Base Technique: Realism with Sarah Stribbling
Sarah Stribbling, one of our Fuel Your Creativity artists, is known for her realistic oil paintings of wildlife. Read more about her inspiration and how she became an artist here. Before Sarah can add precise details to her oil paintings, she needs a good base layer. In this technique video, Sarah will be creating a tuxedo cat using Aretza Oil Paints and Arteza Paint Brushes. Keep reading to make the perfect base coat for your paintings!
- Oils Paints
- Paint Brushes
Sarah chooses Arteza's Oil Paint for its smooth and silky texture that results in an excellent application on her canvas. Starting with the eyes, outline the eye shape with black paint and a thin paintbrush. This rough stage doesn't have to be neat because it will be blended at the end. Additionally, Sarah does not thin the oil paint when creating the base layer.
After one eye is complete, dip a flat brush in black paint and start painting the rest of the piece. Sarah calls this the 'messy stage' because you don't need to worry about highlights or details, and it doesn't need to look finished. She continues this process for the cat's other eye, facial features, and body. Now that the rough base layer has been created, we can move to blending.
Tip: For Sarah's base layer, the colours are always a bit darker than in the reference photo, and then 2 to 3 days later, when the piece is dry, she'll add the fine fur details (to read that blog, click here)
Blending Base Layer
Grabbing a large soft, fuzzy brush (that is dry), Sarah starts blending in the direction of the fur of her subject. She wipes off any excess on a paper towel between strokes. This light motion combines all of the areas, so you do not see any canvas underneath the subject. Additionally, blending helps with the detail layer by having a guide for the direction of the fur.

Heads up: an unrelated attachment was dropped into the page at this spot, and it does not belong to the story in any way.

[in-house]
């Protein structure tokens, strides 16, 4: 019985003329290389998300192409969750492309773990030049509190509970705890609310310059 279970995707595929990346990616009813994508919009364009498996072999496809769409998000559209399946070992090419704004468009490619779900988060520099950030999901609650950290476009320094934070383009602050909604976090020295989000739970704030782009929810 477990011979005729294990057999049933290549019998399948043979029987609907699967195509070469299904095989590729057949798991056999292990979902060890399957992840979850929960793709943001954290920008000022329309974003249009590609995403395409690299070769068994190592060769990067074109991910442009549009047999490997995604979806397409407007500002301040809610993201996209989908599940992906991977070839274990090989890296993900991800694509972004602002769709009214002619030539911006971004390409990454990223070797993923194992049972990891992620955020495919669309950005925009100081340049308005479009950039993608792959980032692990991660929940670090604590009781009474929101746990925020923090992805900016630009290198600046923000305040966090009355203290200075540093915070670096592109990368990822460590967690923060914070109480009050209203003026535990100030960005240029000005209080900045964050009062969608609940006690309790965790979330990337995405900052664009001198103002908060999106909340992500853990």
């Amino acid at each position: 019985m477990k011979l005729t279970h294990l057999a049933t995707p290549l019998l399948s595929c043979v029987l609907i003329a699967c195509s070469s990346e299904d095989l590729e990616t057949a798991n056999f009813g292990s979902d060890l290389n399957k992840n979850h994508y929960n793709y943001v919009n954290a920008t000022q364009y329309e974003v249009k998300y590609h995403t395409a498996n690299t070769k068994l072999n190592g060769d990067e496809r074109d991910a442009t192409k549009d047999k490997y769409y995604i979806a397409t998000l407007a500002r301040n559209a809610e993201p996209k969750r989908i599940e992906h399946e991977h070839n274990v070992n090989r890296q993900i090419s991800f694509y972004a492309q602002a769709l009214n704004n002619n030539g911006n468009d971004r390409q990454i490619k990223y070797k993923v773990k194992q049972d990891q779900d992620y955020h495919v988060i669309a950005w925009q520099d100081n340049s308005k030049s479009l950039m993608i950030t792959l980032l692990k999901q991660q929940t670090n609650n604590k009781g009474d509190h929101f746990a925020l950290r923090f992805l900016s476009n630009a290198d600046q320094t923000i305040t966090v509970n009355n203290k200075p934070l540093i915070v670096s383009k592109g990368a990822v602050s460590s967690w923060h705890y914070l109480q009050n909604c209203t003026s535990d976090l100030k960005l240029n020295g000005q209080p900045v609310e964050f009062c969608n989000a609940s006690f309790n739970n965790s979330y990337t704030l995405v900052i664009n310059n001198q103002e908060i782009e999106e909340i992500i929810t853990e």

Tip: Inspect if any furs from the brush came off the painting, and gently remove any with a dry, clean paintbrush.
Sarah uses a thicker flat paint brush and light blue paint for the background . She makes sure the tooth of the canvas is fully covered by ensuring the oil paint is not too thin. Once the background is complete, grab a small dry brush, and blend the edges between the cat and background. Sarah consistently wipes the brush on a dry paper towel in between blends. The next, and last step is to use the large fuzzy brush again to blend the light blue background. The key to this is blending outward with the background and blending inward for the area around the cat so that the dark colour of the cat isn't going into the light background.
Tip: Keep in mind the borders of your subject when painting the background so that you're not putting a dark color against the dark part of your painting (same for any light background and light part of a painting)
Now that you've learned how to make a base for an oil painting, you can move on to the detail phase! Read Sarah's detailing techniques blog here. We hope this has helped you learn some tips and tricks to create the perfect base for your next painting. Make sure to share your artwork with us, and grab Sarah's limited, exclusive bundles today!
The Sarah Stribbling Oil Paint Starter Bundle includes a set of 24 Oil Paints, Set of 12 Acrylic & Oil Paint Brushes, Palette Knives, #25 and #34, and a swag bundle including a thank you note packet featuring an artist print.
The Sarah Stribbling Oil Paint Favourites Bundle includes a set of 24 Oil Paints, Set of 12 Acrylic & Oil Paint Brushes, Palette Knives, #25 and #34, an 4-pack of 27.9 cm x 35.6 cm Stretched Canvases, and a swag bundle including a thank you note packet featuring an artist print.